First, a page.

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Neural tube defects: recent advances, unsolved questions, and controversies

Copp, AJ; Stanier, P; Greene, NDE; (2013) Neural tube defects: recent advances, unsolved questions, and controversies. The Lancet Neurology , 12 (8) pp. 799-810. 10.1016/S1474-4422(13)70110-8. Green open access

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Abstract

Neural tube defects are severe congenital malformations affecting around one in every 1000 pregnancies. An innovation in clinical management has come from the finding that closure of open spina bifida lesions in utero can diminish neurological dysfunction in children. Primary prevention with folic acid has been enhanced through introduction of mandatory food fortification in some countries, although not yet in the UK. Genetic predisposition accounts for most of the risk of neural tube defects, and genes that regulate folate one-carbon metabolism and planar cell polarity have been strongly implicated. The sequence of human neural tube closure events remains controversial, but studies of mouse models of neural tube defects show that anencephaly, open spina bifida, and craniorachischisis result from failure of primary neurulation, whereas skin-covered spinal dysraphism results from defective secondary neurulation. Other malformations, such as encephalocele, are likely to be postneurulation disorders.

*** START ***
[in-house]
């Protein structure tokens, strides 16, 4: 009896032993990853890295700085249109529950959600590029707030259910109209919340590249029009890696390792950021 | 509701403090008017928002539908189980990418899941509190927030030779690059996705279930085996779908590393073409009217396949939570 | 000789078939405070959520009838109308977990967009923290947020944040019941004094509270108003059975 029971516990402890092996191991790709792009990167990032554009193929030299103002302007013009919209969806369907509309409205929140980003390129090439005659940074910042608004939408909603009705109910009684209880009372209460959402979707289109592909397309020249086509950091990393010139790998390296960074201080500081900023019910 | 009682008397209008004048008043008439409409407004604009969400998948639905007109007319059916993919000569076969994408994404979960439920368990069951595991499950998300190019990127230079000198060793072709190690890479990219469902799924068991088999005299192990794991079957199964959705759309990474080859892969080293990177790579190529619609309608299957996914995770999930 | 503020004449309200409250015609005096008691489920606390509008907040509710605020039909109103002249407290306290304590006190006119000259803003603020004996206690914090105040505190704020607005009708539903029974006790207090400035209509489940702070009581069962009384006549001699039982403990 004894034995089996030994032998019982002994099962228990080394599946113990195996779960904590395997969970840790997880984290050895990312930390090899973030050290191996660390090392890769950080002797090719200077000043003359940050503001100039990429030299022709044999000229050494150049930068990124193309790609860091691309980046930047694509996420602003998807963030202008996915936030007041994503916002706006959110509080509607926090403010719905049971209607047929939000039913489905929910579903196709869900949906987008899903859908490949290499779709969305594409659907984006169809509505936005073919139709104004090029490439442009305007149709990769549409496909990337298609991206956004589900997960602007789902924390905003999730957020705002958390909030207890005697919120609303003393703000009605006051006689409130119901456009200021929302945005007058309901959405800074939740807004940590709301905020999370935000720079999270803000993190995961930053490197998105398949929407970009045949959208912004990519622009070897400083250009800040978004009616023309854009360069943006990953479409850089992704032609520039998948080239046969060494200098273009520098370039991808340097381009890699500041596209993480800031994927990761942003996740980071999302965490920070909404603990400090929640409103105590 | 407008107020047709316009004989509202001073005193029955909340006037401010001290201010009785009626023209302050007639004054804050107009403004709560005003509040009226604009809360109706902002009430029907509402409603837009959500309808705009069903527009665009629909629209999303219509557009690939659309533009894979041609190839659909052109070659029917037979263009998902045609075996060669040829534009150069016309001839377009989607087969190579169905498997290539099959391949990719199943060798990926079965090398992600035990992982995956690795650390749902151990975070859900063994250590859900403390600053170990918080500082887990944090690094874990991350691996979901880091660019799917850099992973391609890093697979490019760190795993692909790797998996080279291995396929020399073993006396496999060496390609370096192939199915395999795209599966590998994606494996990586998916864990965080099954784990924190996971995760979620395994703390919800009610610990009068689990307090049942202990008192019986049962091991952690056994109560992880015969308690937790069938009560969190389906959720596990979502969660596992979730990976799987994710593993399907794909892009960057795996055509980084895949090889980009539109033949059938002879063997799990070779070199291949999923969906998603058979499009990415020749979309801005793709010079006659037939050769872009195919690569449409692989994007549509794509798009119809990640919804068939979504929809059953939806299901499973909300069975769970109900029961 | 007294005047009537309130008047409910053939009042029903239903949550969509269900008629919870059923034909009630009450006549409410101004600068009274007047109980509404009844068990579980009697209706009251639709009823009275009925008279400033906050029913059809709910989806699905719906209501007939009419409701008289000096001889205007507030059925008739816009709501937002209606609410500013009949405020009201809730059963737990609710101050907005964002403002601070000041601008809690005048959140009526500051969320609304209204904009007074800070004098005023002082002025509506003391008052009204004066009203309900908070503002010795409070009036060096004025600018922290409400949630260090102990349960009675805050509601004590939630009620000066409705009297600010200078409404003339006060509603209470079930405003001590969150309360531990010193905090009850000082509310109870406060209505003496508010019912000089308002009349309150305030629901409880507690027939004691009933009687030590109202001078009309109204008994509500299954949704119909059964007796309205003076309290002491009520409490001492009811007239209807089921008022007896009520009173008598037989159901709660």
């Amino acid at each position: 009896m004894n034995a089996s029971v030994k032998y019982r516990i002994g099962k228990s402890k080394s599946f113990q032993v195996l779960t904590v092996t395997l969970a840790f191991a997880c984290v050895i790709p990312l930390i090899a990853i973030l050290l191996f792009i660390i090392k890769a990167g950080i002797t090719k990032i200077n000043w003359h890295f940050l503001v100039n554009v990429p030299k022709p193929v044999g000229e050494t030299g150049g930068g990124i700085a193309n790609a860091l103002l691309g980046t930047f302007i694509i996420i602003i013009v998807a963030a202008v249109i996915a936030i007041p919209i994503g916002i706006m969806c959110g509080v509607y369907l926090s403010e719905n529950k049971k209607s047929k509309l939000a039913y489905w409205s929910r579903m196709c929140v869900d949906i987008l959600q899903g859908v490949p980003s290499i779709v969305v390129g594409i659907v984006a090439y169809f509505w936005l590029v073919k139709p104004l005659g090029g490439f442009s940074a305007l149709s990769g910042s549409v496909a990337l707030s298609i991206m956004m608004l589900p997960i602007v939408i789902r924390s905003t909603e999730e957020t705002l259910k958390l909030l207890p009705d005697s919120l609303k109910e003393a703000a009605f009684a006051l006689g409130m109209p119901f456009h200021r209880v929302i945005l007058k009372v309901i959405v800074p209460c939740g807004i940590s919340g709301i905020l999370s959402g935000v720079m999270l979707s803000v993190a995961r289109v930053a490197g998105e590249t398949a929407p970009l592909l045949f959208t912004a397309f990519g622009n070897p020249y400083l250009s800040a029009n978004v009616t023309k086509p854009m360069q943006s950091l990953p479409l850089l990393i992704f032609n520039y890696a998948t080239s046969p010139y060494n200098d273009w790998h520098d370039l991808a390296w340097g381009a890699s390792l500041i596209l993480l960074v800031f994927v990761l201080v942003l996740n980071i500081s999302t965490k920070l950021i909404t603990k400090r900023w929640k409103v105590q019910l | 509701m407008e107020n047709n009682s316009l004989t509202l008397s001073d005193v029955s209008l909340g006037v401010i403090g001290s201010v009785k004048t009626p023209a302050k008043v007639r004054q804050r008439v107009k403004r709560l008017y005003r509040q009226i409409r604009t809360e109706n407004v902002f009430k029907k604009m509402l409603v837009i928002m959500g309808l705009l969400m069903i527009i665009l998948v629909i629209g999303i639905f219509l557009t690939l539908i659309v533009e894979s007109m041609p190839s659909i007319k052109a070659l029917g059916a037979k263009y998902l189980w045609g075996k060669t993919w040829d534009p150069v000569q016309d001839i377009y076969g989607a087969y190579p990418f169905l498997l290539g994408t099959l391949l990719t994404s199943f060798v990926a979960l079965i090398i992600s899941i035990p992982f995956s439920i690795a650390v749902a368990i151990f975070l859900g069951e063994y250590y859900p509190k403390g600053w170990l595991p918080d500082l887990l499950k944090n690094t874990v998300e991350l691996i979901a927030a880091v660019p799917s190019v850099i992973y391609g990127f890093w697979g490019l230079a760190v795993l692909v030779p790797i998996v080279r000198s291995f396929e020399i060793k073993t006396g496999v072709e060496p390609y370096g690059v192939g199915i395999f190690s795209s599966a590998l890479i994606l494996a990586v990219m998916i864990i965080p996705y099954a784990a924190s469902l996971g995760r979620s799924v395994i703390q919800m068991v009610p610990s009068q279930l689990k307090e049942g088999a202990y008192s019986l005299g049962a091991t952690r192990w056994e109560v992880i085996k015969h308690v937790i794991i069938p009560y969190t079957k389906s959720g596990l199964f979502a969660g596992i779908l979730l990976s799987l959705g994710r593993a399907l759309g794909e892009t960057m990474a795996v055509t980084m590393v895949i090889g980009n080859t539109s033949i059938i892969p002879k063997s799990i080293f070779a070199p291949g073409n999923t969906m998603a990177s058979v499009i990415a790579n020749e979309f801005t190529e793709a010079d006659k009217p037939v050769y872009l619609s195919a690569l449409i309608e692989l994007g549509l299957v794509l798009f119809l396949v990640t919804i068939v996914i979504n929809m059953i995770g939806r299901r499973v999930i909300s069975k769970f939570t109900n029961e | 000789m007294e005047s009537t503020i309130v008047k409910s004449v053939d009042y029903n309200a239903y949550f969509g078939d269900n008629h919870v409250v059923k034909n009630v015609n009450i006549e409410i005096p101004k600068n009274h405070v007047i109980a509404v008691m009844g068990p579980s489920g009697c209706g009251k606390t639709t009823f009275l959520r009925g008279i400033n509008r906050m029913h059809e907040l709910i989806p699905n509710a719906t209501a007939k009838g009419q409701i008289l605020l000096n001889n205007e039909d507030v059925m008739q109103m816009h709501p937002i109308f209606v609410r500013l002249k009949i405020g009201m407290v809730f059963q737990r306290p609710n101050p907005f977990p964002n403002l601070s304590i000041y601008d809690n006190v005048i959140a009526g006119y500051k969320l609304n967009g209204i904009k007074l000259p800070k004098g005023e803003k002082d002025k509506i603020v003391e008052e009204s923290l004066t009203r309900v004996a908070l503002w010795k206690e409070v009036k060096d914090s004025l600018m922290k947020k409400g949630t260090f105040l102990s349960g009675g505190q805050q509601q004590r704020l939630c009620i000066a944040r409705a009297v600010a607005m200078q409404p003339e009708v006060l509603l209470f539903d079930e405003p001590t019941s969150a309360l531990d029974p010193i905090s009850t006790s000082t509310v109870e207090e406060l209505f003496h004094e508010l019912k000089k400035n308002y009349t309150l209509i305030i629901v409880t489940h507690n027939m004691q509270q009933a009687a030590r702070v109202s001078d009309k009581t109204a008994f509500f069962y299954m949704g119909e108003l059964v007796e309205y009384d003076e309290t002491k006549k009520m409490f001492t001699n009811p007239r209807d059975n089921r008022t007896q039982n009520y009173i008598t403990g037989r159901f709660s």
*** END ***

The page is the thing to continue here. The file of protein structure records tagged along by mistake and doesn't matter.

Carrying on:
Type: Article
Title: Neural tube defects: recent advances, unsolved questions, and controversies
Open access status: An open access version is available from UCL Discovery
DOI: 10.1016/S1474-4422(13)70110-8
Publisher version: http://dx.doi.org/10.1016/S1474-4422(13)70110-8
Language: English
Additional information: This version is the author accepted manuscript. For information on re-use, please refer to the publisher’s terms and conditions.
Keywords: science & technology, life sciences & biomedicine, clinical neurology, neurosciences & neurology, clinical neurology, planar-cell-polarity, folic-acid supplementation, periconceptional vitamin supplementation, Texas-Mexico border, mouse embryos, spina-bifida, loop-tail, folate-deficiency, birth-defects, methylenetetrahydrofolate reductase
UCL classification: UCL
UCL > Provost and Vice Provost Offices
UCL > Provost and Vice Provost Offices > School of Life and Medical Sciences
UCL > Provost and Vice Provost Offices > School of Life and Medical Sciences > Faculty of Population Health Sciences
UCL > Provost and Vice Provost Offices > School of Life and Medical Sciences > Faculty of Population Health Sciences > UCL GOS Institute of Child Health
UCL > Provost and Vice Provost Offices > School of Life and Medical Sciences > Faculty of Population Health Sciences > UCL GOS Institute of Child Health > Developmental Biology and Cancer Dept
UCL > Provost and Vice Provost Offices > School of Life and Medical Sciences > Faculty of Population Health Sciences > UCL GOS Institute of Child Health > Genetics and Genomic Medicine Dept
URI: https://discovery.ucl.ac.uk/id/eprint/1393439
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